Right across Monastiraki station, in an unassuming old building on 18 Athinas Street you’ll find the high-tech VR Project offices, complete with giant screens, polished white tables and glass rooms designed for virtual adventures. As a tech fan, I ran there as soon as I caught wind of its existence, particularly as the space boasts the best VR technology available (htv vive headsets) on the market. I spoke with co-owner Yiannis Parcharidis, who told me about the excellent range of programmes on offer, from shooting games and travel, to creative applications like Tilt Brush, which allow you to paint in full-size 3D. The VR Project Lab are also creating their own educational apps for children and university students that will showcase the classical glories of Greece, teleporting you directly into ancient temples and archaeological sites.
Games aside, it’s also interesting to note that for several years now, VR is being used at an increasing rate by the global healthcare industry to reverse or alleviate a whole host of anxiety disorders such as PPTSD, fear of flying and other crippling phobias, as well as for physical therapy for painful conditions . Tech innovators worldwide are working on VR apps for holistic wellbeing and several wellness and spirituality apps have already been developed, from CoreReboot and StarflightVR to sound healing journeys via The Human Lightship and meditational experiences set in inspiring natural landscapes in Happiness. The VR Project are collaborating with the University of Athens and medical clinics already, and are looking to extend this branch in future.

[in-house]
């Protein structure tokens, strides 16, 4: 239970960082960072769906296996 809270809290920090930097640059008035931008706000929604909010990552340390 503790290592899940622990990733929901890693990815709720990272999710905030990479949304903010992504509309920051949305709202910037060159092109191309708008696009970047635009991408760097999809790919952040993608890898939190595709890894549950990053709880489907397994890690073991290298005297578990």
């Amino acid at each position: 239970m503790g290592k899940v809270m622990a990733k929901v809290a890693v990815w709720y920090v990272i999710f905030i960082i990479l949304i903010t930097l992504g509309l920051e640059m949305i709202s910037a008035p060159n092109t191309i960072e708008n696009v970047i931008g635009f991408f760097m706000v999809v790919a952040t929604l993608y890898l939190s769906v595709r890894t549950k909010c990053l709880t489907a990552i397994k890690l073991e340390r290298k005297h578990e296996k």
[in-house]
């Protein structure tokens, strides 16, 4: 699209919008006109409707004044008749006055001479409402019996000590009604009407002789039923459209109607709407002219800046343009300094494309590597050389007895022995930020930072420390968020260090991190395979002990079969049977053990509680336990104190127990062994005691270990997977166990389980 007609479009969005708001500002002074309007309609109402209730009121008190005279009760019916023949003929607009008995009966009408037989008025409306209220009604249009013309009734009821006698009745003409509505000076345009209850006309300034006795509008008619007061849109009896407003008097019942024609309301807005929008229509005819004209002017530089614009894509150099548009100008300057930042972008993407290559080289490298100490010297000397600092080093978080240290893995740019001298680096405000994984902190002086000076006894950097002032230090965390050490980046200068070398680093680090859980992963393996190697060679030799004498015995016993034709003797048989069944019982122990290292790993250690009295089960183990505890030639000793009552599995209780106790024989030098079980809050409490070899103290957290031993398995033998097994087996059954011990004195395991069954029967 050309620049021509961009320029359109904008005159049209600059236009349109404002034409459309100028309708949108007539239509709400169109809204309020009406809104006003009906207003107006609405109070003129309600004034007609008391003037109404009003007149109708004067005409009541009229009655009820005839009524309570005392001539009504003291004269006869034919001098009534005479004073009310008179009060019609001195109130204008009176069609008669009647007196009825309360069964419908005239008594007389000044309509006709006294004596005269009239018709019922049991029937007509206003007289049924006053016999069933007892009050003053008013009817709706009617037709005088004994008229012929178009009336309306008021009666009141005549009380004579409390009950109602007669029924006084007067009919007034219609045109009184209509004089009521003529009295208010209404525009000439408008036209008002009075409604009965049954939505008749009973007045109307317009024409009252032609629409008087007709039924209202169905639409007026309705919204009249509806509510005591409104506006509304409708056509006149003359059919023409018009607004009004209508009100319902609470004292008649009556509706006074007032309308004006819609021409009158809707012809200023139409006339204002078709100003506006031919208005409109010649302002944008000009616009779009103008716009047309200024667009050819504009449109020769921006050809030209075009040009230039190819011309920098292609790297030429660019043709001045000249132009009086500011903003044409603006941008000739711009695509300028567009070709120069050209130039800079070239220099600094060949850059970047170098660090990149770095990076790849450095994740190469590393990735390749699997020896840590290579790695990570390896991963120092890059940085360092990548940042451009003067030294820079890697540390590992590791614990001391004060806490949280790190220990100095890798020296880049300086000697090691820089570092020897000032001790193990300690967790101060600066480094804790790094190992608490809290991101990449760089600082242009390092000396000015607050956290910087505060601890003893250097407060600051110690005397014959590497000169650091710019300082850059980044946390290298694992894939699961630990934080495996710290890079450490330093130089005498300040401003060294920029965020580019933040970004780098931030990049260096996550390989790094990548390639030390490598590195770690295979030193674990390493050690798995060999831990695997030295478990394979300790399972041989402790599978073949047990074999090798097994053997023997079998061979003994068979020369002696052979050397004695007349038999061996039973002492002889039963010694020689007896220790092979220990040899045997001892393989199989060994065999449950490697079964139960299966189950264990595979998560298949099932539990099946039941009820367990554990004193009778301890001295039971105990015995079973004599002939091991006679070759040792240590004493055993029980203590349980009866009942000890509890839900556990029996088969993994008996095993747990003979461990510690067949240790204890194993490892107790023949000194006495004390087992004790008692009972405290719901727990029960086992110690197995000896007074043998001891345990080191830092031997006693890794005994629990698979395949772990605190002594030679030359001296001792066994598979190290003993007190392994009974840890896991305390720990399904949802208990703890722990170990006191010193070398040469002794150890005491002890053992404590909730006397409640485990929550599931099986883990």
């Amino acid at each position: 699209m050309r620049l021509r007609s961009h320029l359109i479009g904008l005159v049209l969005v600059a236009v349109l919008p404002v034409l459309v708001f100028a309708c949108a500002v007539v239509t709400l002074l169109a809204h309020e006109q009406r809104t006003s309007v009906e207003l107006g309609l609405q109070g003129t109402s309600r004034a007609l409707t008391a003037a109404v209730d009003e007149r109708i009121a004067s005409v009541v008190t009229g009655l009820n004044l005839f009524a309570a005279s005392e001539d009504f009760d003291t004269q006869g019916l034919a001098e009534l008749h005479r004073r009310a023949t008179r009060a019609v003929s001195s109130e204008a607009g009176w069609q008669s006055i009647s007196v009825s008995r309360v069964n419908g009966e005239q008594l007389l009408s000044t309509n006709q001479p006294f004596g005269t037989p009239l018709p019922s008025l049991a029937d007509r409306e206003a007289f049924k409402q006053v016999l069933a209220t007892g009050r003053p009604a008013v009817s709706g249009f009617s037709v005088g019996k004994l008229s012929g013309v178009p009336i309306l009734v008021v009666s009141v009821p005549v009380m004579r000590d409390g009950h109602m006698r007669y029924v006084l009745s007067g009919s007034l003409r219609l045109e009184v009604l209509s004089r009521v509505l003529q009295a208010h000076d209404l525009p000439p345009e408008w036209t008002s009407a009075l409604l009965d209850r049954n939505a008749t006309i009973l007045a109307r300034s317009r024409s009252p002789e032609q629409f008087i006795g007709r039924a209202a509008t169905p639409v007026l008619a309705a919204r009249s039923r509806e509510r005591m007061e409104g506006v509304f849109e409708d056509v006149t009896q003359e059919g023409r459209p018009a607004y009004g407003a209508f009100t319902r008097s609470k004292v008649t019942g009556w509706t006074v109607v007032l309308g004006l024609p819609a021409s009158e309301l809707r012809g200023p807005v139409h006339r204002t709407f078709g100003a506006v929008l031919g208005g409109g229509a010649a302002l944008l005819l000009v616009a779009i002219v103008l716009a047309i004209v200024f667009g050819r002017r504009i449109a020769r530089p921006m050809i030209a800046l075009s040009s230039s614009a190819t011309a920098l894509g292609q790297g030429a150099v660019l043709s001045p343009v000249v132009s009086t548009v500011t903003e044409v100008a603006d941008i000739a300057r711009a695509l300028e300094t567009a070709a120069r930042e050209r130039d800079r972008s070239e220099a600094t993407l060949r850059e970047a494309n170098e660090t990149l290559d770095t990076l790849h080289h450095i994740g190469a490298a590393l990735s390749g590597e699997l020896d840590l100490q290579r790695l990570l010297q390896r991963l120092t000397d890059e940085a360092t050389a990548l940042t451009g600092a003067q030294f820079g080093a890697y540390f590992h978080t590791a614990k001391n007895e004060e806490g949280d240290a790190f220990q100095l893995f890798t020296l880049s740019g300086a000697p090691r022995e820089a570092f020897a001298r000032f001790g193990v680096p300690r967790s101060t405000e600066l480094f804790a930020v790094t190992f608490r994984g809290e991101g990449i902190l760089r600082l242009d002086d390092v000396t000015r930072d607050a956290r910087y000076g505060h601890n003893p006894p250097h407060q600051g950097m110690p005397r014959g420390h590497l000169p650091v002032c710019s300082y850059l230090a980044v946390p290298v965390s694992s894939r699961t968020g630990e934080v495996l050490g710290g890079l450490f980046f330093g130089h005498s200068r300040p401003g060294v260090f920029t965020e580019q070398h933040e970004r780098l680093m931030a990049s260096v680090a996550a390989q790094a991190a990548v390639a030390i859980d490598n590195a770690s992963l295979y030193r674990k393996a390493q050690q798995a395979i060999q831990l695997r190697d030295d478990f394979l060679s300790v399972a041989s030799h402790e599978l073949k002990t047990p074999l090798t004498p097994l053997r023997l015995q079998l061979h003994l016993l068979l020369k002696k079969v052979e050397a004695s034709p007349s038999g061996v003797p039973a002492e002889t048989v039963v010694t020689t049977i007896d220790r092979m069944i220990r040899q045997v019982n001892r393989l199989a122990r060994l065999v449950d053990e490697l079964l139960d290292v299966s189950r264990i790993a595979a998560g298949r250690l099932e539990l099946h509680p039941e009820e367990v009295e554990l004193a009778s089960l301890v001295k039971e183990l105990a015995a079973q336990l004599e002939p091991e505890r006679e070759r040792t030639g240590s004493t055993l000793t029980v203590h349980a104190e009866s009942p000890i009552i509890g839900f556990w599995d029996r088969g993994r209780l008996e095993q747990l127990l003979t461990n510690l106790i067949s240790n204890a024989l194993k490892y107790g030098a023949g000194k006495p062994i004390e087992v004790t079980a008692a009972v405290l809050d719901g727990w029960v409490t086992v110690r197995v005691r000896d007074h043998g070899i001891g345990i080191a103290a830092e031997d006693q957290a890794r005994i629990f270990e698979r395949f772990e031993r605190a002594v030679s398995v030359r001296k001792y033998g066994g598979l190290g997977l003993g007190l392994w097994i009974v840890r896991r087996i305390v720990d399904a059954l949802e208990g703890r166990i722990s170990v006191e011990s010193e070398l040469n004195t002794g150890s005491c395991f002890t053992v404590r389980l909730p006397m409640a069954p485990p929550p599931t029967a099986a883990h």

I headed over there for a good one hour session, during which I tried to pack in as many experiences as possible for the sake of research. I went from theBlue, where I met a whale and had glow fish swim through me, standing at the bottom of the ocean, to travelling through arteries and blood cells in the human body (an ideal experience for biology students but a little too educational for me). After that I created a galactic 3D painting complete with a generous sprinkling of twinkling stars, which was my favourite experience by far because of the colour, light and creative elements. Next, I travelled to Florence, Hong Kong and Manhattan via Google Earth VR, and was impressed to visit these cities, seeing them in their full detail from above, although when I teleported to ground level things got blurry, so the app needs work). As a music lover, I smashed blue and orange beat bubbles in a mystical landscape to the sound of Pharell William’s ‘Happy’, and after that I found myself in a locked butcher shop in the company of a bloody slab of meat on a wooden board, and I had to search for clues to get out. I was recently stuck in a lift with 5 other large-bodied humans for 10 minutes and remained cool as a cucumber, but 10 minutes in the escape room jangled my nervous system a little.
Finally, Pascharidis showed me the VR Project’s archaeology app that’s still in its developmental stage, and I was wowed as I stood in the Temple of Poseidon in Sounio (which cannot be actually visited inside anymore) observing every detail in the columns and floor in a tranquil environment. Dreaming of a journey into classical Greece in all its near-kitsch, vibrantly coloured glory, I asked him whether they are planning on creating an app related to life in that era, and even encounters with the philosophers, healers, playwrights and Gods. “The potential is vast, and we are looking at many great ideas!” he said very reassuringly.
Will I be VRing again? Most definitely, as there are many more things to discover, such as the Apollo 11 journey to the moon, climbing Mount Everest, immersing myself inside Van Gogh’s art, walking across a plank (well if Philippe Petite could cross between the Trade Centres on a tightrope in 1974 I can probably handle a plank in VR) and if my heart can take it, detonating a bomb with live instructions fed through my ear piece. The VR Project also books groups, parties and classes.